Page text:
Something Groupon This Way Comes
March 11, 2011 § 2 Comments
Have you heard of Groupon? Each day the company offers one group coupon in the market it serves. If enough people agree to purchase the coupon, the deal is available for everyone to use. If the minimum is not met, the Groupon becomes void. Last month, there was a Groupon offered for a favorite Thai restaurant in the Short North, Basil. I believe the deal was $10 for $20 worth of food. I was quick to purchase – my boyfriend and I were sure to go to Basil within the six months that the Groupon was valid. Groupon is a win-win for the consumer – your coupon makes a low-risk venture of trying out a new business or service, or saves you money on a place you already like to go.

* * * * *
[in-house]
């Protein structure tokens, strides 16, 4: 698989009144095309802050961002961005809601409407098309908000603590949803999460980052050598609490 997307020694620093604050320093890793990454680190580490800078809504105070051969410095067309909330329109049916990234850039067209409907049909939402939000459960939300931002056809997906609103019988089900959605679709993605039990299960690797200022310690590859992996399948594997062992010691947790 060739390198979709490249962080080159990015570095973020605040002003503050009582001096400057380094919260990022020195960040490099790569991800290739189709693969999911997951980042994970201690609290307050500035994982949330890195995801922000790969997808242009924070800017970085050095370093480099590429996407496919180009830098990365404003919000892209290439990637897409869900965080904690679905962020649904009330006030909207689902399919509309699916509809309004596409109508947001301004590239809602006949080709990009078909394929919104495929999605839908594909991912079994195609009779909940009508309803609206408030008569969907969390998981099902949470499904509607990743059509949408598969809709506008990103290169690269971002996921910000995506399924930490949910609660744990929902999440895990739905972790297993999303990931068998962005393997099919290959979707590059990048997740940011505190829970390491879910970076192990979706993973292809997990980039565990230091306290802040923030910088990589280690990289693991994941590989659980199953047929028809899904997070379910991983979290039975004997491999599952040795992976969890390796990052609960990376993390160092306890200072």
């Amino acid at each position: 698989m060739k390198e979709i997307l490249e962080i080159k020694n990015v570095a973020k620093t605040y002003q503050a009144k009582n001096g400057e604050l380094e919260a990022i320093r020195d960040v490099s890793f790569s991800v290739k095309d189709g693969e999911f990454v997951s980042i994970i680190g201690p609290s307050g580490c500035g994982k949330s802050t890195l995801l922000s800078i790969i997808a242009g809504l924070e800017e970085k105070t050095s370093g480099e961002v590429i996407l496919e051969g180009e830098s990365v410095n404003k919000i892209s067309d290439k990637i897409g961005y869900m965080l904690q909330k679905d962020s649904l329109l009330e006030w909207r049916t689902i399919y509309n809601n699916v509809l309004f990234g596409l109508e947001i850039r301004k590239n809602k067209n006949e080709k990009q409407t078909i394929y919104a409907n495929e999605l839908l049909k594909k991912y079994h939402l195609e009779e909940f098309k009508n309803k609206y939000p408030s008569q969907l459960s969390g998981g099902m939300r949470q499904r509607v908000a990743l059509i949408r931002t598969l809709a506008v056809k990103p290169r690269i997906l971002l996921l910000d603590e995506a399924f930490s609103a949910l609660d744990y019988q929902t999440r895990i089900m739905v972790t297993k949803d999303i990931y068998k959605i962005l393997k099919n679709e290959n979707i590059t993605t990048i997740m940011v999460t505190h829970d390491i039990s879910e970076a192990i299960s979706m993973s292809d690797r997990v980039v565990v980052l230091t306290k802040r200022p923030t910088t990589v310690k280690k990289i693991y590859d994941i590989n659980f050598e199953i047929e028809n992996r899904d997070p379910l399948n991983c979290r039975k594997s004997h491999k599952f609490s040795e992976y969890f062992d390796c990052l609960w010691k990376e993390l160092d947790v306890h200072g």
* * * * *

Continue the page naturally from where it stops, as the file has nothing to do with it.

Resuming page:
Since I work at ECDI, I have always been curious about how worthwhile Groupon participation is to the small business owner. While it can certainly direct a lot of eyeballs to a website, and feet to a store, is it always a good deal for the business owner?
Some things to keep in mind is that for deals where the consumer pays less than $10 (for example, $5 for $12 worth of coffee), Groupon typically keeps 100% of the money. Additionally, the business owner has no control over how many Groupons are sold, meaning that the volume of Groupons bought could be more than a small business can handle.
Groupon can be a great longitudinal investment in the visibility of your business, but make sure you’ll be able to keep the lights on after the foot traffic dies down.
For a small business owner in Portland’s take on the Groupon experience, click here.
For more information about Groupon, click here.
Edited to add: In Columbus, Groupon takes 60% of the cost of each Groupon.